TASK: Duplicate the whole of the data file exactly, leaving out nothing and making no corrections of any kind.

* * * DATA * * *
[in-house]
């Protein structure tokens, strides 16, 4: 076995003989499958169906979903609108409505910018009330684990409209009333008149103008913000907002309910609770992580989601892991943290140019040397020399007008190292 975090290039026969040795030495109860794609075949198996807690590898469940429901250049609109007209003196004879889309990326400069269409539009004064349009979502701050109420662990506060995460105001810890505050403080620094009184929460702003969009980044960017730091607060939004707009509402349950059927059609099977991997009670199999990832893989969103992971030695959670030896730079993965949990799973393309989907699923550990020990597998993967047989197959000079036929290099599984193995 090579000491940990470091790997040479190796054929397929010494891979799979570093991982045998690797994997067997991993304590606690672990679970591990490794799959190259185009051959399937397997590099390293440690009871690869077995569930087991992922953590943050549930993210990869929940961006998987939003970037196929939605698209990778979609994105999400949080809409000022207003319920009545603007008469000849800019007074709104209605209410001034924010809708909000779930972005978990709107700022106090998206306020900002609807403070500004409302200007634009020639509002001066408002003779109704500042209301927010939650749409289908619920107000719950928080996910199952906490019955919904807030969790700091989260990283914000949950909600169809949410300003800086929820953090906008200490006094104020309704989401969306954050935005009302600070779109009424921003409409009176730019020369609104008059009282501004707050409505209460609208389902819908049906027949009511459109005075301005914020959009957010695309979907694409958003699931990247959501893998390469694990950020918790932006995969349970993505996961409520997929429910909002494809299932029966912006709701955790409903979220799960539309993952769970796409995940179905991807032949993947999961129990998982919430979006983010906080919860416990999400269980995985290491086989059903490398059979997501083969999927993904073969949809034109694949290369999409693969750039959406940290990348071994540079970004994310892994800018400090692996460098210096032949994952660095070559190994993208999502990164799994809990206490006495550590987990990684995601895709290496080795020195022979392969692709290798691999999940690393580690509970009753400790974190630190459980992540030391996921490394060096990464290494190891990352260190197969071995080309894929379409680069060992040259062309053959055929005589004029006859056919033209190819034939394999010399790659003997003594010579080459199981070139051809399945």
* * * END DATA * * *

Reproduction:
[in-house]
């Protein structure tokens, strides 16, 4: 076995003989499958169906979903609108409505910018009330684990409209009333008149103008913000907002309910609770992580989601892991943290140019040397020399007008190292 975090290039026969040795030495109860794609075949198996807690590898469940429901250049609109007209003196004879889309990326400069269409539009004064349009979502701050109420662990506060995460105001810890505050403080620094009184929460702003969009980044960017730091607060939004707009509402349950059927059609099977991997009670199999990832893989969103992971030695959670030896730079993965949990799973393309989907699923550990020990597998993967047989197959000079036929290099599984193995 090579000491940990470091790997040479190796054929397929010494891979799979570093991982045998690797994997067997991993304590606690672990679970591990490794799959190259185009051959399937397997590099390293440690009871690869077995569930087991992922953590943050549930993210990869929940961006998987939003970037196929939605698209990778979609994105999400949080809409000022207003319920009545603007008469000849800019007074709104209605209410001034924010809708909000779930972005978990709107700022106090998206306020900002609807403070500004409302200007634009020639509002001066408002003779109704500042209301927010939650749409289908619920107000719950928080996910199952906490019955919904807030969790700091989260990283914000949950909600169809949410300003800086929820953090906008200490006094104020309704989401969306954050935005009302600070779109009424921003409409009176730019020369609104008059009282501004707050409505209460609208389902819908049906027949009511459109005075301005914020959009957010695309979907694409958003699931990247959501893998390469694990950020918790932006995969349970993505996961409520997929429910909002494809299932029966912006709701955790409903979220799960539309993952769970796409995940179905991807032949993947999961129990998982919430979006983010906080919860416990999400269980995985290491086989059903490398059979997501083969999927993904073969949809034109694949290369999409693969750039959406940290990348071994540079970004994310892994800018400090692996460098210096032949994952660095070559190994993208999502990164799994809990206490006495550590987990990684995601895709290496080795020195022979392969692709290798691999999940690393580690509970009753400790974190630190459980992540030391996921490394060096990464290494190891990352260190197969071995080309894929379409680069060992040259062309053959055929005589004029006859056919033209190819034939394999010399790659003997003594010579080459199981070139051809399945």